Mukherjee ’sets record straight’, says IAEA text confidential

July 8th, 2008 - 7:26 pm ICT by IANS  


New Delhi, July 8 (IANS) Refuting the Left’s allegation that the government violated its commitment to share the IAEA safeguards pact text with them, External Affairs Minister Pranab Mukherjee Tuesday clarified it was a confidential record and the communists should have joined the government to get access to it. In a letter to Communist Party of India-Marxist (CPI-M) general secretary Prakash Karat, Mukherjee said: “You would also recall that when some members of the (UPA-Left nuclear) committee asked for the full text (of the draft of the India-specific safeguards agreement with the International Atomic Energy Agency), I had pointed out that they would have to join the government in order to have access to the text.”

The minister’s reply letter was dispatched to Karat hours after the Communist leader wrote to him announcing the Left parties’ withdrawal of support to the Congress-led United Progressive Alliance (UPA) government.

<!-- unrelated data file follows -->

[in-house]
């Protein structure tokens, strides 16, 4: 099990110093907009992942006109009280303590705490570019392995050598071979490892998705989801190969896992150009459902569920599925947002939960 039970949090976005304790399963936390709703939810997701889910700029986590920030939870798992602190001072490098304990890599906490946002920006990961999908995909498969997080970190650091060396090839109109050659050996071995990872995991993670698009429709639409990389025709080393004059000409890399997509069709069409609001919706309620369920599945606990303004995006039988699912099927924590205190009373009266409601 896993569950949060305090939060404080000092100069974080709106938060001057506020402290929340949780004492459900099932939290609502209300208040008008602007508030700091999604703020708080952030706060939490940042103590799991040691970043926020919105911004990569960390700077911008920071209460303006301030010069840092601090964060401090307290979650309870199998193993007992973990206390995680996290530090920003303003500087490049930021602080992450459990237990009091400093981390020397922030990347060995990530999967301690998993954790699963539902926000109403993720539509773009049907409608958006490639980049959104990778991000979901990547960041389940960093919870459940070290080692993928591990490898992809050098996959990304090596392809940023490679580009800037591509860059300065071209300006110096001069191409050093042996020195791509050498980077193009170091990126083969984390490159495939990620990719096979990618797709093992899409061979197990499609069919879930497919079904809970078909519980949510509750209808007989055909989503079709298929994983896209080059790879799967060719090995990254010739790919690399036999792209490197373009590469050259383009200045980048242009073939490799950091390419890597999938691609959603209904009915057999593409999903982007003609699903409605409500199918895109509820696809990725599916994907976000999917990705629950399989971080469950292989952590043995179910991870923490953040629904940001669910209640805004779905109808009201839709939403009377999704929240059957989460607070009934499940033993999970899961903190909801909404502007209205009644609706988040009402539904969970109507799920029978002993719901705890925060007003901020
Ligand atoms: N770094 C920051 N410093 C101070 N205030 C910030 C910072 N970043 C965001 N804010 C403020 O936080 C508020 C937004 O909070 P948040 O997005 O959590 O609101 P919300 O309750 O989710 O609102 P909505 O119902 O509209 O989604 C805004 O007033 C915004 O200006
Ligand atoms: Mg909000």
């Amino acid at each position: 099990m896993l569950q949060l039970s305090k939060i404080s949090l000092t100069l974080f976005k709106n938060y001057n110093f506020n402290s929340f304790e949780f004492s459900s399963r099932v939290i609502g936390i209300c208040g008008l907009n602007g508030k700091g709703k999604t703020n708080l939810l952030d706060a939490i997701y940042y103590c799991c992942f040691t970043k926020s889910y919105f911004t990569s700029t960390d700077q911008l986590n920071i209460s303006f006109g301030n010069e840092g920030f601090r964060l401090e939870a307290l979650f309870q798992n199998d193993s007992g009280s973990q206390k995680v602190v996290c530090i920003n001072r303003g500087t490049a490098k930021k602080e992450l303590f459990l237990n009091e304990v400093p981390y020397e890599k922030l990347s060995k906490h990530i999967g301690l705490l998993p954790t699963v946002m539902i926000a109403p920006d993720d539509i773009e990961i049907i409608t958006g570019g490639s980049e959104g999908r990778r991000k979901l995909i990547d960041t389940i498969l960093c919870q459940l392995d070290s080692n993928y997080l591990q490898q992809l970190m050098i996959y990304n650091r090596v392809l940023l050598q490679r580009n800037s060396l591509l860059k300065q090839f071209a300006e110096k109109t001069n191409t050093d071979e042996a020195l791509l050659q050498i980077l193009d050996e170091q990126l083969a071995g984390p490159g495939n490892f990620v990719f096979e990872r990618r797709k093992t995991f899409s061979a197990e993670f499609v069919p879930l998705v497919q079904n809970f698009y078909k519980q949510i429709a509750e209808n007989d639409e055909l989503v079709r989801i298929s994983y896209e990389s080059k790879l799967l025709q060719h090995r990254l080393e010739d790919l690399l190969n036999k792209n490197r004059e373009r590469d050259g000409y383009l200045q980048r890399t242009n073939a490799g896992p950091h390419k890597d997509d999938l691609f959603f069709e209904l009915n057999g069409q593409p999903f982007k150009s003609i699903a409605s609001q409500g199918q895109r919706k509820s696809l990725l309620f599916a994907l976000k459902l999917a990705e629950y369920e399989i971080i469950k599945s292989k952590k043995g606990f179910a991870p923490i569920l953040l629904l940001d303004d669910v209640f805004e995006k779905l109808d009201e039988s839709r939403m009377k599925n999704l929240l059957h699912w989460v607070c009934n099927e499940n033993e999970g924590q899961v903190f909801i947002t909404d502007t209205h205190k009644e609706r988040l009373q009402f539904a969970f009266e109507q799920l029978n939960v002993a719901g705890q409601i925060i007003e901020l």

Mukherjee also explained that the text was a “privileged document” and that “it could not be shared with a third party without going through the laid down procedures of the IAEA”.

“It was for this purpose, in fact, that the confidential briefing text summarising the contents of the agreement was circulated to all committee members,” he pointed out.

Mukherjee, the head of the 15-member UPA-Left nuclear committee, said his explanation was to “set the records straight”.

In their letter addressed to Mukherjee, the leaders of the four Left parties, including Karat, alleged that the “outcome of the talks”, that is the text of the safeguards agreement negotiated with the IAEA secretariat, was not made available to the committee.

According to Mukherjee, at the seventh, eighth and ninth meetings of the committee, the UPA had presented the outcome of the negotiations with the IAEA.

“As far as the exact text of the safeguards agreement is concerned, you would recall that at the seventh meeting in which the contours of the safeguards agreement were discussed for the first time, I had pointed out that the text was a privileged document held in confidence between the government of India and the IAEA Secretariat.”

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